The installation of Pres. Barack Hussein Obama was the white man’s last-ditch effort to prove to Blacks that all their civil-righting worked out in the end. They had hoped Blacks would not be able to tell the difference between an authentic Black self-sufficiency and a single symbolic negro manager holding a mid-level post within the architecture of white supremacy.
But Michael Brown changed everything. He was not a silver-tongued preacher-turned-politician, or a career leader pressing for new programs, subsidies, and entitlements. Seventeen-year-old Michael Brown was—just like all our boys—branded with a white bull’s eye on his back simply for being a Back male in America living under his government’s kill-all-boys edict. When Ferguson, Missouri, policeman Darren Wilson carried out that order, his white brethren’s response was pure textbook—deny, obfuscate, and placate, but refuse to indict their brother murderer. In fact, it was the only play in their 6,000-year-old playbook. It was Black people’s response to Michael Brown’s murder that sent shivers down white America’s spine. A cathartic protest was expected. But where the protests occurred finally showed a glimmer of economic maturity prophesied by none other than Dr. Martin Luther King.
This time, activists were driven by intelligence rather than emotion and descended upon the centers of white wealth to express their outrage. Protesters came by the thousands in response to a social-media-savvy crop of young leaders who forced their way between American business and its cash register and would not budge. Darren Wilson and his bosses in Ferguson never thought they had anything to do with Minnesota’s Mall of America 600 miles away, yet Black Lives Matter tied them together for all time. The consequence of state-sanctioned police violence against Blacks, BLM reasoned, will be irreparable harm to the revenue streams of Macy’s, Nordstrom, Best Buy, Target, and all other pillars of retail power. And in a twinkling of an eye the race game had changed in America. That 100-year civil rights deception was a buried relic of the past. Black Lives Matter taught us the same thing Jesus tried to teach us—that the power was in the hands of the merchants, not the politicians. Merchants pay the bills in America, and merchants buy and sell politicians like cheap whores to perform any official act for a few shekels.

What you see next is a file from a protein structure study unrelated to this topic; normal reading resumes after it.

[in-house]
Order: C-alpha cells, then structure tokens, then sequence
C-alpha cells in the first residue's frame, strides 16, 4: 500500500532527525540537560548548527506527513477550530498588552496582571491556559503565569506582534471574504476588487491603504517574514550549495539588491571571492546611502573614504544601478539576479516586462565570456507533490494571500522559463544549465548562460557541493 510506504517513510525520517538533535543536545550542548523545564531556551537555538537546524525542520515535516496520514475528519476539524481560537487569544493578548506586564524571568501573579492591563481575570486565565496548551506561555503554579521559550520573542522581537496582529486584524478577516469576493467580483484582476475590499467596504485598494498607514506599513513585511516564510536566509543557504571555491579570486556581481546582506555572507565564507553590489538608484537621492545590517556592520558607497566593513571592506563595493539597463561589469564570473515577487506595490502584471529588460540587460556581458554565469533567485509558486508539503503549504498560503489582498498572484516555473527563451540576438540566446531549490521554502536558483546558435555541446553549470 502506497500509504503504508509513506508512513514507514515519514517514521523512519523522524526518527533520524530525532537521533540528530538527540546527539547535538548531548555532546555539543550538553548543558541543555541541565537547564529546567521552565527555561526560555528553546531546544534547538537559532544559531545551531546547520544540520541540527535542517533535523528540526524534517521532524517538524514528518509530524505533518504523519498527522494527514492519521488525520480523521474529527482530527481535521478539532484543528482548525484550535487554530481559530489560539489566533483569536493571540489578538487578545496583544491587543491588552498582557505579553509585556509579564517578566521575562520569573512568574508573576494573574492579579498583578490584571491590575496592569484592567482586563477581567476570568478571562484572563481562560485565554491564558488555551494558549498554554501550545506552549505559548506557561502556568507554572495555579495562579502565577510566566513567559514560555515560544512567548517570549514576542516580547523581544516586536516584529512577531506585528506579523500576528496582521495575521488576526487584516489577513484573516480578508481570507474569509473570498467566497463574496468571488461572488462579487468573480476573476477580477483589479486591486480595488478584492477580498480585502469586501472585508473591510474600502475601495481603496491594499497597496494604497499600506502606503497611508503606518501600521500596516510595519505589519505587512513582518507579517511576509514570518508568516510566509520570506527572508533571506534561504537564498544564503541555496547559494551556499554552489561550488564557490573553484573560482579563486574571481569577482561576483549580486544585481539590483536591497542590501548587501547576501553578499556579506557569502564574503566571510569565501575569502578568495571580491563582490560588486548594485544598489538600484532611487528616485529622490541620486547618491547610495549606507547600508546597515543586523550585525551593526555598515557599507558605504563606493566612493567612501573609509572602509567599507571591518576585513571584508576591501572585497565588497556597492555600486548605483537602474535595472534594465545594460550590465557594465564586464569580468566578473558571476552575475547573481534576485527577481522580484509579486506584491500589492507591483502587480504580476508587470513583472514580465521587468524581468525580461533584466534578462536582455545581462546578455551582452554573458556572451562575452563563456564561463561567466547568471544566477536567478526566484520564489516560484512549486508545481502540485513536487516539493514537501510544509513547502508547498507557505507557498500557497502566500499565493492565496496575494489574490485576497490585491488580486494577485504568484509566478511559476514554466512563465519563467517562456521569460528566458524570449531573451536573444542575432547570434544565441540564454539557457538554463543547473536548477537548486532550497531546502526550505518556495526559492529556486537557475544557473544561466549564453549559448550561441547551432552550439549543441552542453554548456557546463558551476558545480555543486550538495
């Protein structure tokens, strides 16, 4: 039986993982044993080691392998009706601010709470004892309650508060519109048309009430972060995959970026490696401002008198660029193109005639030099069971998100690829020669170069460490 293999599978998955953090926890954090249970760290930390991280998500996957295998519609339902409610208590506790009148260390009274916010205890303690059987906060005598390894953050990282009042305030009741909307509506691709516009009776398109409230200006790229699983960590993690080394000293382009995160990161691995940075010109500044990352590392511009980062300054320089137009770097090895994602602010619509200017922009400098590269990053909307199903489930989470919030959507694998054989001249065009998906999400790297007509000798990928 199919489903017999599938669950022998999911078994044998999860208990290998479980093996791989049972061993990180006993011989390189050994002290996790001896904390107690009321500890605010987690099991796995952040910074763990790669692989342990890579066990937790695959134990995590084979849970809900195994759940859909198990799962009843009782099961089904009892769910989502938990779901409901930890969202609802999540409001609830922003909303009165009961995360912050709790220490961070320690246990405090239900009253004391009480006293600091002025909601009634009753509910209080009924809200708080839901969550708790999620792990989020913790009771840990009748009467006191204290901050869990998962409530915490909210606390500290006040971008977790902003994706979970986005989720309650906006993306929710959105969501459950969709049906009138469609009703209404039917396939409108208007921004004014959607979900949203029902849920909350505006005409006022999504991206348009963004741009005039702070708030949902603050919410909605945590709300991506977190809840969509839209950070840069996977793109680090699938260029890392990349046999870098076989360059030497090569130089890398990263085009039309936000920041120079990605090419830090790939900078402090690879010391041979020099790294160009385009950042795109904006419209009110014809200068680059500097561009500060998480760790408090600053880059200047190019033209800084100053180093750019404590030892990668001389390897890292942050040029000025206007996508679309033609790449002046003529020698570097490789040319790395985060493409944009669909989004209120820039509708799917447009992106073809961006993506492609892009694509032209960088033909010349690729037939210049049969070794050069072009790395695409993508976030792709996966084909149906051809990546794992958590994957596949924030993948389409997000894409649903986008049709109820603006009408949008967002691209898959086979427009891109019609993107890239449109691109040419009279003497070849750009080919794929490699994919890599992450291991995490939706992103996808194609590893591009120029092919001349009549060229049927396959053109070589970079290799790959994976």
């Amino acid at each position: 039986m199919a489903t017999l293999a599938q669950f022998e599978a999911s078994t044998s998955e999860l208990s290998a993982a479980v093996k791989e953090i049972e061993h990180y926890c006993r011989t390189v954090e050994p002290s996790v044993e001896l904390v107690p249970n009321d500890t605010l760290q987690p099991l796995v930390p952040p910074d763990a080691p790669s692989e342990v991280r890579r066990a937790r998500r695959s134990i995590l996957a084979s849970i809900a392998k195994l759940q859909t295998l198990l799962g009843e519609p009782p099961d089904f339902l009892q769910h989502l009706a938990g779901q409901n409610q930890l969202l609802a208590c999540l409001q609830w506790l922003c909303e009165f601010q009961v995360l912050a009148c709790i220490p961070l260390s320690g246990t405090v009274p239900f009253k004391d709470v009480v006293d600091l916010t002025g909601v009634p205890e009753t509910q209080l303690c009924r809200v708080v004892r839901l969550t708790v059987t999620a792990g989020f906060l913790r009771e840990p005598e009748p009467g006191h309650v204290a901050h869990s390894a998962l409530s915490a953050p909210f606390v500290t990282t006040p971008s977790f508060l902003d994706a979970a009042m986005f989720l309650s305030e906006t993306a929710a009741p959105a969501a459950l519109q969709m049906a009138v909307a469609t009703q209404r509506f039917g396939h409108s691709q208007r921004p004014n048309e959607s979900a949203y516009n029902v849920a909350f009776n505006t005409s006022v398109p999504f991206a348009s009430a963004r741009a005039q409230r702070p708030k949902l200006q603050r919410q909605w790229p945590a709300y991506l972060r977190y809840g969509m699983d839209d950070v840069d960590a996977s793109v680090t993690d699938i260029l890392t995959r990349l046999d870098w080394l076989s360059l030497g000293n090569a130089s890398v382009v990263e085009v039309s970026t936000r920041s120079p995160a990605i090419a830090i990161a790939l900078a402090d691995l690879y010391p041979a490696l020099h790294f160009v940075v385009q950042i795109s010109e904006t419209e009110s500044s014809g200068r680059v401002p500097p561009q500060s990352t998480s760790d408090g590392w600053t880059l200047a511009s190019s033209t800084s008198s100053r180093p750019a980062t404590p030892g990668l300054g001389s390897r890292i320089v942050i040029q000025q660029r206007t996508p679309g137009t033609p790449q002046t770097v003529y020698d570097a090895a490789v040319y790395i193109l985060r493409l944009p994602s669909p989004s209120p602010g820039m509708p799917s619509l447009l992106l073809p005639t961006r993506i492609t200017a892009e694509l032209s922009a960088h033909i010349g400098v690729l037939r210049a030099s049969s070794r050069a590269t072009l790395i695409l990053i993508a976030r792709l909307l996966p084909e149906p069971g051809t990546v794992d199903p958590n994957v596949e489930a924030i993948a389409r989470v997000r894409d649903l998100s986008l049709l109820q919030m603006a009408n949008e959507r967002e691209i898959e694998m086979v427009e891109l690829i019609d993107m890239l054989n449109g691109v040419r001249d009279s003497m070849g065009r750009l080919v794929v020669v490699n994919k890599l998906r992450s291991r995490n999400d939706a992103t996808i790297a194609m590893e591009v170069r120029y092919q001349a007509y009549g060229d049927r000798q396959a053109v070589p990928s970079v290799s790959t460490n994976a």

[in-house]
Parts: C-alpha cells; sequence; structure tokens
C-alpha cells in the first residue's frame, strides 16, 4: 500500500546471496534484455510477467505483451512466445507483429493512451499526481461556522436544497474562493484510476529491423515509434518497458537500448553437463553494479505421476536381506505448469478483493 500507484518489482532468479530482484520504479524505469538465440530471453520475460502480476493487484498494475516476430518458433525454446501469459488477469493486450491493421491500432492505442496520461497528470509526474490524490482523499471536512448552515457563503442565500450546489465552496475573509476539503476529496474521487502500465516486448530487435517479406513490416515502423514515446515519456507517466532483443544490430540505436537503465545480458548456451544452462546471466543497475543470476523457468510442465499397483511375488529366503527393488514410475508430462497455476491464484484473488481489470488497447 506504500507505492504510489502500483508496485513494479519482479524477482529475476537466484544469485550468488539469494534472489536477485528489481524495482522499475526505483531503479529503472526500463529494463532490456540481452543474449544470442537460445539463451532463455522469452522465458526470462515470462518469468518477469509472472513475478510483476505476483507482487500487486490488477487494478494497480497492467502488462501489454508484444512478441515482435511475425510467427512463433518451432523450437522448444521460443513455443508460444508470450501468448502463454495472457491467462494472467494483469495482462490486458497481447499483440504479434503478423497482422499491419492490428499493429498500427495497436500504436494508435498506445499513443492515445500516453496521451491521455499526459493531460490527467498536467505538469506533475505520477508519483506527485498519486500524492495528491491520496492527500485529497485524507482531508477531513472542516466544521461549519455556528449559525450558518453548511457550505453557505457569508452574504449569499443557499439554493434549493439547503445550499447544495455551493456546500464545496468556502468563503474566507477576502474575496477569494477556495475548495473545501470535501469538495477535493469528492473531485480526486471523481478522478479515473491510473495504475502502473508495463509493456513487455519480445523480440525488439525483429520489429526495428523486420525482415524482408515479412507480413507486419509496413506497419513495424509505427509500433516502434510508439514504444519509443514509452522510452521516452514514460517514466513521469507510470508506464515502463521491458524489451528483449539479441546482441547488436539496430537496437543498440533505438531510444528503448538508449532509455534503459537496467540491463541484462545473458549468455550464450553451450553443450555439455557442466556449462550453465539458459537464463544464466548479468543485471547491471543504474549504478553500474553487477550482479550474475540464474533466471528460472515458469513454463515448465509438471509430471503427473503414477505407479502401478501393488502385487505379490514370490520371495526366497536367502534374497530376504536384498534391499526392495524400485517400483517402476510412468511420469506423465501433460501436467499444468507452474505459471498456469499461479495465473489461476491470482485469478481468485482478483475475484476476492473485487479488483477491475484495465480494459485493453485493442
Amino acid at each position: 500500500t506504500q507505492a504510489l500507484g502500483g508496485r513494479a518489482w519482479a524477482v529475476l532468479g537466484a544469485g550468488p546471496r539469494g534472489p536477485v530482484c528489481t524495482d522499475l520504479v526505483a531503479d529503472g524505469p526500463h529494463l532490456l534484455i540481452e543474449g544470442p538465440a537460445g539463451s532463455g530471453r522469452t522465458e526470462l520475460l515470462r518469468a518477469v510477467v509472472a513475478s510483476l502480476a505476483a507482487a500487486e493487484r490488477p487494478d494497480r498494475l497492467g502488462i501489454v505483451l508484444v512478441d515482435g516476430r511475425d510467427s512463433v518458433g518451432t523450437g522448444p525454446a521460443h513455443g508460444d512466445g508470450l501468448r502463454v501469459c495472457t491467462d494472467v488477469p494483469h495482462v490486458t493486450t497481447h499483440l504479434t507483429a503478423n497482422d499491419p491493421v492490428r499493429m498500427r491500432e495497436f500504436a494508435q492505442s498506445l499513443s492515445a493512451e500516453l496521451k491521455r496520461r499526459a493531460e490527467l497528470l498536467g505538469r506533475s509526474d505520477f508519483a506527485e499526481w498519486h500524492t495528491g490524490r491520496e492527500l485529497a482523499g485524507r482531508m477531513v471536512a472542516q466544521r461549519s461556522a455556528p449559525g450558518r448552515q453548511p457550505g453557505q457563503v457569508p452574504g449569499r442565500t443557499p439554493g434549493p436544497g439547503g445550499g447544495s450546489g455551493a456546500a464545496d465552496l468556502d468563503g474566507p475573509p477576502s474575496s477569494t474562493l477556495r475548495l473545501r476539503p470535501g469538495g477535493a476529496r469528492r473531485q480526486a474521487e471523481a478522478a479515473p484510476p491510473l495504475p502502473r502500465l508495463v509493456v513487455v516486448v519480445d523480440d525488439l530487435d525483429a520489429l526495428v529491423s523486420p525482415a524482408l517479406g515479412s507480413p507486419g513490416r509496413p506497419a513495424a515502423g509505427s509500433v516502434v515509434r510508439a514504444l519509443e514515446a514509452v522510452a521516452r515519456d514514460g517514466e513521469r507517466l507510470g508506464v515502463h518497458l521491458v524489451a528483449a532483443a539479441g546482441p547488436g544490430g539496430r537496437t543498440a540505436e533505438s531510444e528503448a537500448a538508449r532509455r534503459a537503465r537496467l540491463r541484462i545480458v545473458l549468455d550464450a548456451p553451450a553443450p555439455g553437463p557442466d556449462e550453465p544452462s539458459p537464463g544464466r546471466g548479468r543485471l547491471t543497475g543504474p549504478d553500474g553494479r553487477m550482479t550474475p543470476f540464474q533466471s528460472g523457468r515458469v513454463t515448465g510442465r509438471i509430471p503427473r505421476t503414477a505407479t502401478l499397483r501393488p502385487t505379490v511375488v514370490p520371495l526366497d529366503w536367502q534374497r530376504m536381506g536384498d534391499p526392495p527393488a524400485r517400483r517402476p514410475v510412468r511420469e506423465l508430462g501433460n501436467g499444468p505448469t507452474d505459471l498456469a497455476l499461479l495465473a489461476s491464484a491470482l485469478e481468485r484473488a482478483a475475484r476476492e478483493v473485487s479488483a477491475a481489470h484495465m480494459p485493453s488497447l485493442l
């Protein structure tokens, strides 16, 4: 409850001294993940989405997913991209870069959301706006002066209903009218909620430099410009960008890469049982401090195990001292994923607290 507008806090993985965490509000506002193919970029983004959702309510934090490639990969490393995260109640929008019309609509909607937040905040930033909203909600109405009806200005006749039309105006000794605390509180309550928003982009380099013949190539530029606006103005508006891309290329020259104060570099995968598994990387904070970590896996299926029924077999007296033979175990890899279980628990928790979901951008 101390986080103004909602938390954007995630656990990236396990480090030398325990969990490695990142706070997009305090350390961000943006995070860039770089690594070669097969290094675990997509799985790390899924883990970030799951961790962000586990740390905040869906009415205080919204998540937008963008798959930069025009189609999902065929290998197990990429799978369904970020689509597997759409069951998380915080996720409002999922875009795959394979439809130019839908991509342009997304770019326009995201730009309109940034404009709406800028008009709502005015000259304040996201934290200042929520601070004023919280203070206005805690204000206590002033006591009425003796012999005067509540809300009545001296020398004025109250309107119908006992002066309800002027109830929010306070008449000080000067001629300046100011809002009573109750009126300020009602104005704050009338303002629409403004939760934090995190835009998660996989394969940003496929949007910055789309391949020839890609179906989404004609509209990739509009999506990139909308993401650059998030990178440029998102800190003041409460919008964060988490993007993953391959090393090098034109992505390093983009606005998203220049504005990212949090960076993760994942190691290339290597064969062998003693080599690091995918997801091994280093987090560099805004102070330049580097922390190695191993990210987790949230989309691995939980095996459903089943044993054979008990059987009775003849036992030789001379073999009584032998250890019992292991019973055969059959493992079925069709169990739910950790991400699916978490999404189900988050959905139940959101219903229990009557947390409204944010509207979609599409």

The young Black activists had turned over the tables of the moneychangers in their retail temples, and the result was truly devastating. Six million holiday shoppers stayed home, and sales plummeted by 11% on that 4-day weekend alone. According to the National Retail Federation, that amounted to an estimated loss to retailers of $7 billion. And even though we are unable to name a single one of their leaders, this $7 billion sledgehammer catapulted Black Lives Matter into the leadership of Black America—the only group openly mentioned in today’s political discourse. After all, $7 billion is 85 times the budget of the NAACP and the National Urban League combined. The Mall of America admitted that their loss was “staggering” and colluded with the city attorney to prosecute Black Lives Matter for “restitution.”
The state’s attorney now says that six Baltimore police officers tortured and then murdered Freddie Gray in cold blood, much of his brutal treatment captured on iPhones. Blacks didn’t bother with the standard political theater of awaiting another election cycle to “make things right.” They connected these six peons to the vast economic empire they are hired to protect and serve. Consequently, nine Baltimore-bound conventions cancelled, four Orioles baseball home games were lost, the tourists stayed far away from the profitable Harbor shopping district, and 380 businesses were destroyed or temporarily closed down. This was the calculated economic devastation caused by Blacks fed up with the routine hate crimes of those who are sworn, purportedly, to serve and protect them. It is only when white people calculated their losses—now estimated to be $30.5 million—and the potential for more that the six cops became expendable.